Plan Ahead to Safely Observe the Great American Eclipse
As you may know, this Aug. 21, 2017, a solar eclipse will envelop the entire nation. Although some 500 million people across North America will see at least a partial eclipse, there's a narrow, 70-mile band from Oregon to South Carolina, where nearly 12 million people live, that will experience the phenomenon of 'totality.'
Totality, the point at which the moon completely blocks the sun, is the only time during a solar eclipse when it is safe to remove special eclipse glasses or viewers to gaze on the obscured sun. Everyone else must view the partially eclipsed sun through eclipse glasses or viewers that meet ISO 12312-2 international standards, or through devices such as pinhole projectors. WOA President, Dr. David P. Nelson, notes, “Since Wisconsin is not an area that will experience complete coverage, wearing glasses specifically designed for eclipse viewing is critical.”
Here are four ways to safely view a solar eclipse:
- Use approved solar eclipse viewers. The only safe way to view a partially eclipsed sun is through special-purpose solar filters, such as "eclipse glasses" or viewers that meet international standard ISO 12312-2 for safe viewing. Sunglasses, smoked glass, unfiltered telescopes or magnifiers, and polarizing filters are unsafe. If you can't find eclipse viewers, build a pinhole projector to watch the eclipse.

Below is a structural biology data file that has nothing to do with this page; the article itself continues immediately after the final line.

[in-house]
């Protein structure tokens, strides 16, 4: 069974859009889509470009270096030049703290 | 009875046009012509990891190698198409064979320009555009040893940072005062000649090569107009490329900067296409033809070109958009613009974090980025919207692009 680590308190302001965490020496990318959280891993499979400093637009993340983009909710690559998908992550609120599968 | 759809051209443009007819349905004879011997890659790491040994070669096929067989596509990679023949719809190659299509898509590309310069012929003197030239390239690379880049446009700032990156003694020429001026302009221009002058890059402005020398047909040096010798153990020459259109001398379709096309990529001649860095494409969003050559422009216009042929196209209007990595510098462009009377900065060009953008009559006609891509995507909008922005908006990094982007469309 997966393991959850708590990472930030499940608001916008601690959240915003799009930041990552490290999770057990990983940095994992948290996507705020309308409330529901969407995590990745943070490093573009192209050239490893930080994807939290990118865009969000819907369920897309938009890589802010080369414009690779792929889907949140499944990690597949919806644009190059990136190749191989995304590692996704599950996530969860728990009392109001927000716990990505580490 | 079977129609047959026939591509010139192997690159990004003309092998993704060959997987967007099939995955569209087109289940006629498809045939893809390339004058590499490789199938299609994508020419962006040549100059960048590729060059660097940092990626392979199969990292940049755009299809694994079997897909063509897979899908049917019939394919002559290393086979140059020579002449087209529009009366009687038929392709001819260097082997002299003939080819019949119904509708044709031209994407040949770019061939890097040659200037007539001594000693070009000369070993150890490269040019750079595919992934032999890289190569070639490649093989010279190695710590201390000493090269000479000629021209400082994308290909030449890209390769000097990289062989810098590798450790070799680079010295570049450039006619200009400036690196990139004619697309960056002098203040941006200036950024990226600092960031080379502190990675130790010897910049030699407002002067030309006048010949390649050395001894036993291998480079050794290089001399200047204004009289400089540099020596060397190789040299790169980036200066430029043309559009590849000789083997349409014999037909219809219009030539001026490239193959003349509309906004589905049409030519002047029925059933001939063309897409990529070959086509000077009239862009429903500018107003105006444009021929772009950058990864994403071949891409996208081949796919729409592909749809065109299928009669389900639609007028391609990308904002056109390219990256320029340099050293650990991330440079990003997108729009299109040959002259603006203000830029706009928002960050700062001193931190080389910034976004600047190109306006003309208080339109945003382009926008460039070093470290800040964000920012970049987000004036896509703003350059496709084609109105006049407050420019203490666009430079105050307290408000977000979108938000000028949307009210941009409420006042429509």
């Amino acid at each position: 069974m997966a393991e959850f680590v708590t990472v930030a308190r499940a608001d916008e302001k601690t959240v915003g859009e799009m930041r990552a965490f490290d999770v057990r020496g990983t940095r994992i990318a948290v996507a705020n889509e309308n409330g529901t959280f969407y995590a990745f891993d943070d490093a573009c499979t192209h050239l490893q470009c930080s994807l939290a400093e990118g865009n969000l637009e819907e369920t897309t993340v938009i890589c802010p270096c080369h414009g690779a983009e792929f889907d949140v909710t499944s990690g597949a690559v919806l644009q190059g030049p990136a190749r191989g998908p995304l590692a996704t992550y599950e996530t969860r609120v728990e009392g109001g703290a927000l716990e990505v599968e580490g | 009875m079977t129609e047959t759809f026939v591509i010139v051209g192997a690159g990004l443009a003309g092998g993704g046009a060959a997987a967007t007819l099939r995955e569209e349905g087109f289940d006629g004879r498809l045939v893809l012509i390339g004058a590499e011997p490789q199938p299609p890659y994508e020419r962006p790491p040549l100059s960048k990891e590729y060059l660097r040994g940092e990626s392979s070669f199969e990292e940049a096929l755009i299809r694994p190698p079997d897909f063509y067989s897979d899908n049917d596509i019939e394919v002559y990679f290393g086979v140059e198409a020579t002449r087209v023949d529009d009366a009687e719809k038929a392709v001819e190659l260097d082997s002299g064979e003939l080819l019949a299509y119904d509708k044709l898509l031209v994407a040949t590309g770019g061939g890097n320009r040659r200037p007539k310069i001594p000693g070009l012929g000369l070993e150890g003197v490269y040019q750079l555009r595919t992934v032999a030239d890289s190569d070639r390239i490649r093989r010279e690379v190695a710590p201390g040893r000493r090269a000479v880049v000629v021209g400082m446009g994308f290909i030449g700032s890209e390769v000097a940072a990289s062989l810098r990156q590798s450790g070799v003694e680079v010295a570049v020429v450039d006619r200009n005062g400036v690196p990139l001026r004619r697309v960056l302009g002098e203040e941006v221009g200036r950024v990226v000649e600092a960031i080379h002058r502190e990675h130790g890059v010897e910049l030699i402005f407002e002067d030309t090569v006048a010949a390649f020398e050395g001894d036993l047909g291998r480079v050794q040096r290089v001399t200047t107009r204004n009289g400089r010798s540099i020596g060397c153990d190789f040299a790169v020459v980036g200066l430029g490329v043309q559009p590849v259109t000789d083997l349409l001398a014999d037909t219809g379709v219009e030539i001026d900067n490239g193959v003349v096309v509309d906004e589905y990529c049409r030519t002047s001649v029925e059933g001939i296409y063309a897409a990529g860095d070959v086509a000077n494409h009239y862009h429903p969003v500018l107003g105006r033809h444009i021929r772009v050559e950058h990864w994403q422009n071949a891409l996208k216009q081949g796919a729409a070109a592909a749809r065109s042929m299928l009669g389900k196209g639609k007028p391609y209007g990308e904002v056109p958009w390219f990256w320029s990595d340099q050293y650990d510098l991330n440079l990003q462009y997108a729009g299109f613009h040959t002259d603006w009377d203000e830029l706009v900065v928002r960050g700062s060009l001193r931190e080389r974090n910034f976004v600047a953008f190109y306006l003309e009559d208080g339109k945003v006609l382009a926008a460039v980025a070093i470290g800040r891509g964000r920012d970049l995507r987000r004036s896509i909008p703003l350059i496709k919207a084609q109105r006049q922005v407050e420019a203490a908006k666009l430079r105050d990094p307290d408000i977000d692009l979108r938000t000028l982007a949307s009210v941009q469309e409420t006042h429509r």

- Technique of the pros. Before looking at the sun, cover your eyes with the eclipse viewers while standing still. Glance at the sun, turn away and then remove your filter. Do not remove the filter while looking at the sun.
- Totality awesome. If you plan to travel and observe the eclipse within the path of totality - once the moon completely blocks the sun - eclipse viewers can safely be removed to view totality. Once the sun begins reappearing, however, viewers must be replaced.
- Visit your doctor of optometry. If you should experience discomfort or vision problems following the eclipse, visit your local doctor of optometry for a comprehensive eye examination.
Fun Facts about the 2017 Great American Eclipse:
This will be the first total solar eclipse to touch the U.S. mainland since 1979 and the first to cross from coast to coast since 1918.
The partial eclipse will last between two and three hours, and the total eclipse (within the path) will last just under three minutes.
Tens of millions of people will experience total eclipse, while hundreds of millions more will see the partial eclipse.
The next total solar eclipse in the U.S. will occur on April 8, 2024.
For more information, please visit eclipse.aas.org.